Yeah. So I, I think a lot of it comes down to when they’re, when they’re looking at the requirements of t sacks themselves as being a tier one supplier, one of the requirements is how do you manage the security of your suppliers downstream? And you can do that a few different ways. And then not to say one way is right or one way is wrong. It just depends on how your organization wants to handle this. The, um, the security challenges of your supply chain. Um, one way that an organization will handle it is they’ll do it through the use of questionnaires, which is typically most common. We see that, you know, quite frequently here in the United States. Uh, another way that organizations will do it, and we see this a lot in Europe, is around organizations will actually go out and do a lot of supplier audits.
So they’ll have cybersecurity professionals go out on behalf of the organization and actually audit the company. The third way is they do it through the path of certification. And I think that’s kind of that happy medium. We’re starting to see a lot of organizations take through because, you know, they have more, more trust in it know, knowing that a third party has taken a look at the organization’s cybersecurity footprint at, you know, what, what, uh, things that they’re doing in place and they’re not just necessarily taking, um, their word for it from a questionnaire any longer.
John Verry (07:37):
Um, yeah, you, you just touched on an interesting question that I I I did want to ask you as well. So when you think about information security frameworks, you know, you can either have an attestation associated with them or you can have, quote unquote a certification associated with them Now, you know, so as an example, SOC two is a, an attestation, ISO 27,001 is a certification, TACS is indeed a certification.
Ed Chandler (08:03):
So it’s more of a, and I, and I use the word a little bit, you know, vaguely, it’s not necessarily a certification in that sense. It’s more of an attestation in the sense of there’s different types of levels. There’s not an actual certificate that comes along with it. Okay. It’s a third party assessment if, if I were to use the correct terminology
John Verry (08:19):
Though. Okay, good. Yeah, I never, I, I wasn’t quite sure about that. And I, and I’m always hesitant to use the, use those terms because we all do use them interchangeably, but technically there is a slight, uh, uh, delta between them. Um, so, so you know, perhaps the most critical element, you know, so if, if you are a, a provider to an OEM or, uh, work through their supply chain, uh, and somebody says, Hey, you know, we want you to attest to Tex. Um, I think perhaps the most critical element of, of understanding what your TEX requirements are, are something referred to as assessment objectives. Uh, can you explain the assessment objectives?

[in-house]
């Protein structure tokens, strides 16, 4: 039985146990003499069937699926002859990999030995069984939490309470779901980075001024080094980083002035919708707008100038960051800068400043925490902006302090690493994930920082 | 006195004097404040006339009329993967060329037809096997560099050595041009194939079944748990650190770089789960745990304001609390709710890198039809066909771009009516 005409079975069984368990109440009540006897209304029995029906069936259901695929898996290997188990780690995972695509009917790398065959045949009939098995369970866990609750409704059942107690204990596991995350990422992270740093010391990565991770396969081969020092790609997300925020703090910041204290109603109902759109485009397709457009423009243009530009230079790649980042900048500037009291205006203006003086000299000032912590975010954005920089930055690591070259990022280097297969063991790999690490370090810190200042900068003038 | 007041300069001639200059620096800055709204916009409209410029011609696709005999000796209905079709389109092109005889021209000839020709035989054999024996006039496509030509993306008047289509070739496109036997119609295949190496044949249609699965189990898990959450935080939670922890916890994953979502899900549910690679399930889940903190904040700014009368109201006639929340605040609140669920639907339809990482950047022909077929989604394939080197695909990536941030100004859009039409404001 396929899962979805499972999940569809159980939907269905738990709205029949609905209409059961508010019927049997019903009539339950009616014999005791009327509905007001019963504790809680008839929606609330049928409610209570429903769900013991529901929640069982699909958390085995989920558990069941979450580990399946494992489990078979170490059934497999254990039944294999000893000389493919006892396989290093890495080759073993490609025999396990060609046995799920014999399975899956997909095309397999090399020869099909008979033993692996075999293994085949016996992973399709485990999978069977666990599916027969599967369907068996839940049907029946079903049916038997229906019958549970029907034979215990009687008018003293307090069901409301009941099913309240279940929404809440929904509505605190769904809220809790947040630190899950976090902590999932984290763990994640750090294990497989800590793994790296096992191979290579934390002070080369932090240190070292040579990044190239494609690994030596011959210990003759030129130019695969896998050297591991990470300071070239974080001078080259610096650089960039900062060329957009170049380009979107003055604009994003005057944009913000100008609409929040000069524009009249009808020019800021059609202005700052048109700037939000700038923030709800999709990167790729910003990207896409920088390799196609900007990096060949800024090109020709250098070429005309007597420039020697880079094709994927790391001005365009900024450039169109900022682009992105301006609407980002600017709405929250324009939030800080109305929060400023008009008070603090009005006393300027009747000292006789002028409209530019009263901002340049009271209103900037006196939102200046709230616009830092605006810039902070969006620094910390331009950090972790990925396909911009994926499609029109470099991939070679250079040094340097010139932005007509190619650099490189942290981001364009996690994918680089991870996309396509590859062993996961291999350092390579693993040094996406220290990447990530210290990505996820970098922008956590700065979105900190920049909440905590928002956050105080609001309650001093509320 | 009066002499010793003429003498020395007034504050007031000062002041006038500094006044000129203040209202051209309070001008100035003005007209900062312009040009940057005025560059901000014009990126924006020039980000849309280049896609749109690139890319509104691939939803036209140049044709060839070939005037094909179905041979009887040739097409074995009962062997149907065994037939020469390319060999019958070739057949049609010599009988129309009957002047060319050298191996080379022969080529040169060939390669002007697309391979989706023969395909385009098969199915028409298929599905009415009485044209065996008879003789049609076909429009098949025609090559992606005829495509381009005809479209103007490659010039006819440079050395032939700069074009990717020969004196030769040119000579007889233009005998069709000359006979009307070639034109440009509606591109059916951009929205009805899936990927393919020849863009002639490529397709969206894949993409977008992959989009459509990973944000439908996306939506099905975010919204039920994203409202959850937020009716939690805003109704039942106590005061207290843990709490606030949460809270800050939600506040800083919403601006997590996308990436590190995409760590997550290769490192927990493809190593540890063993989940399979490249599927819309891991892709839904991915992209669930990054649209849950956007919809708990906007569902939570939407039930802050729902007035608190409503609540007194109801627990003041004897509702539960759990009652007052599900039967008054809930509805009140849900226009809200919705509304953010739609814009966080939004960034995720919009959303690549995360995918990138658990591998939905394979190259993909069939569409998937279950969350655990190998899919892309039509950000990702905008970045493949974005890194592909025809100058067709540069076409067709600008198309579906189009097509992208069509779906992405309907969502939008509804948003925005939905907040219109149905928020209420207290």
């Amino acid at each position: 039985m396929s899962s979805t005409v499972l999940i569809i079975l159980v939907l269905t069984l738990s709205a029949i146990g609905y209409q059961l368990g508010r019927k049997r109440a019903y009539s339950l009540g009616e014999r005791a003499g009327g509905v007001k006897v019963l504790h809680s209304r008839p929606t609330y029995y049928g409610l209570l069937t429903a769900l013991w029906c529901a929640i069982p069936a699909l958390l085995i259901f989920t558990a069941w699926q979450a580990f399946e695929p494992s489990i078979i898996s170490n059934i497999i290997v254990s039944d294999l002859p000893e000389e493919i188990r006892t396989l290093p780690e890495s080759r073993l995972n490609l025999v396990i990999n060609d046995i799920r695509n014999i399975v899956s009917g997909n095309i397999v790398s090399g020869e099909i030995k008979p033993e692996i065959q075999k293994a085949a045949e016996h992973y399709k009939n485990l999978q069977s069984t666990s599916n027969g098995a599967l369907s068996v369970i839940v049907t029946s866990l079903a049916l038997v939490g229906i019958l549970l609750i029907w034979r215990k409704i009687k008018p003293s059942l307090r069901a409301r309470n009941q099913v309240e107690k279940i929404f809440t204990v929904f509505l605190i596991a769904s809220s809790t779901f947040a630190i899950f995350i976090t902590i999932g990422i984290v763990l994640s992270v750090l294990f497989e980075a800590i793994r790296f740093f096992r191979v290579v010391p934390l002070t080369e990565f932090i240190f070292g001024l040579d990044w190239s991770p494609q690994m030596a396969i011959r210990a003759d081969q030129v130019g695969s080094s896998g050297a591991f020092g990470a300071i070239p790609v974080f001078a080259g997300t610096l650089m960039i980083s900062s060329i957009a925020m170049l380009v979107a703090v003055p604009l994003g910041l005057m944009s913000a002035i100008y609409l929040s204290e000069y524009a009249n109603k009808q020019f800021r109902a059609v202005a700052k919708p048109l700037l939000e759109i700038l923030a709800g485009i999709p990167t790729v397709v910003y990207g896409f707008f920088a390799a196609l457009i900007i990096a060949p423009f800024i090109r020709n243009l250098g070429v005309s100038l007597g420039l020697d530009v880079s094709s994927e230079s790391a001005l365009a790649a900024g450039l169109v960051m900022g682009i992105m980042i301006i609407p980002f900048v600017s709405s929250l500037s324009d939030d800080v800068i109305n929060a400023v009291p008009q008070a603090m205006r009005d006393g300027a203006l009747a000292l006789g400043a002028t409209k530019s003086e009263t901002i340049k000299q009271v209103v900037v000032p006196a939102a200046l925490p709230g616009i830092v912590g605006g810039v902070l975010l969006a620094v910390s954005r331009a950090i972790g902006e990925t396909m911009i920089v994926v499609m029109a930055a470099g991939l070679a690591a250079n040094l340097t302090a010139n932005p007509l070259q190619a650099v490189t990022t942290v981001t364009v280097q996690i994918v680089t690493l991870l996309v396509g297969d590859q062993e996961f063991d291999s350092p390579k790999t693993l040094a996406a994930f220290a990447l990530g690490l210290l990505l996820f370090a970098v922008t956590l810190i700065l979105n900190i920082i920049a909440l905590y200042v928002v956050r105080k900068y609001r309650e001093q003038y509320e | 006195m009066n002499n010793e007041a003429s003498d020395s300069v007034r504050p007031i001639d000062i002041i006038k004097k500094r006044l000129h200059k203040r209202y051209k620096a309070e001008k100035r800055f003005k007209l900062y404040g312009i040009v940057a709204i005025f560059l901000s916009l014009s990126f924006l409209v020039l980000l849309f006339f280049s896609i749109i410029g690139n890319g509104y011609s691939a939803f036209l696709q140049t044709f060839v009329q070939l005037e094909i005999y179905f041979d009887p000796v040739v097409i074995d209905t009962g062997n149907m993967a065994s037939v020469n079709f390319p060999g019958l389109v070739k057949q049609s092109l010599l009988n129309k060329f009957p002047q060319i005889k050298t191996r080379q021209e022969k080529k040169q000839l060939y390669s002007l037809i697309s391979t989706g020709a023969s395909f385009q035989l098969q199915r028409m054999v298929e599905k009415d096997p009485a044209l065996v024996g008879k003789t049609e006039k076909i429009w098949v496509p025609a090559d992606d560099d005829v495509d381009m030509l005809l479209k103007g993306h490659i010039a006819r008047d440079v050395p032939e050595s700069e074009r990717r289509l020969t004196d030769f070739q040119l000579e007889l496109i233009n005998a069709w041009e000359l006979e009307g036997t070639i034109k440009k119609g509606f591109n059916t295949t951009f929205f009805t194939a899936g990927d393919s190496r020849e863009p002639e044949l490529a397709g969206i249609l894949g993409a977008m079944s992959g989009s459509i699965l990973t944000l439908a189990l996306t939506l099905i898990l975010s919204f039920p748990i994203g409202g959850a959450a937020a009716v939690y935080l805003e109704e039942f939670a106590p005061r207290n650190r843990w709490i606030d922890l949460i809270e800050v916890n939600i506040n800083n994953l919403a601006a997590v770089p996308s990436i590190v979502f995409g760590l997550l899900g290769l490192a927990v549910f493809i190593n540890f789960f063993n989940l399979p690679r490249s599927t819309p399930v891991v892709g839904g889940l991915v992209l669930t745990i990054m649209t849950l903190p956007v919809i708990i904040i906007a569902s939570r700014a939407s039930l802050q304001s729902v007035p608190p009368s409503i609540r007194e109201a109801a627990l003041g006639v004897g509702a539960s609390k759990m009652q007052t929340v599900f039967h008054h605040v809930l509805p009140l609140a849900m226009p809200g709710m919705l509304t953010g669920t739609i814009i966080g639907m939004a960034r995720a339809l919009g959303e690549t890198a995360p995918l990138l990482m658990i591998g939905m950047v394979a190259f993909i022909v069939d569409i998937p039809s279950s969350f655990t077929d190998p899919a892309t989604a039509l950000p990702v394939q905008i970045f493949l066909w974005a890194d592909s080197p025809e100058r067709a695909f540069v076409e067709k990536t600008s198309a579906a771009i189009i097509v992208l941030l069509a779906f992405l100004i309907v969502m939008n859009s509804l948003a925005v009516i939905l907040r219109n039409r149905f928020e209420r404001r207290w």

Ed Chandler (09:04):
Yeah. So if I were to take them and put them into three bundles, there’s, there’s three main objectives and there’s some sub objectives behind it. There’s the information security objectives, there’s the prototype objectives, and then there’s the data protection objectives. When you look at information security, um, the first one, there’s, there’s two ones that you can choose from. You can either choose high protection needs or very high protection needs. And that question is an, is a, um, or question. So you want to, you have to choose one or the other in regards to prototype protection and data protection. Prototype has another four, um, subset requirements for, based off of the different types of, um, prototypes that you’re dealing with, whether they’re parts or the actual full vehicles, um, or data protection depends on the type of data that you’re doing. And there’s, there’s another six requirements between those two. Um, between prototype protection and data
John Verry (10:00):
Protection. Right. And, and to be specific, right, the data protection requirements are around personal information. And largely, I would argue it’s a validation that you’ve got a GDPR compliant or GDPR aligned, uh, privacy program. Fair to say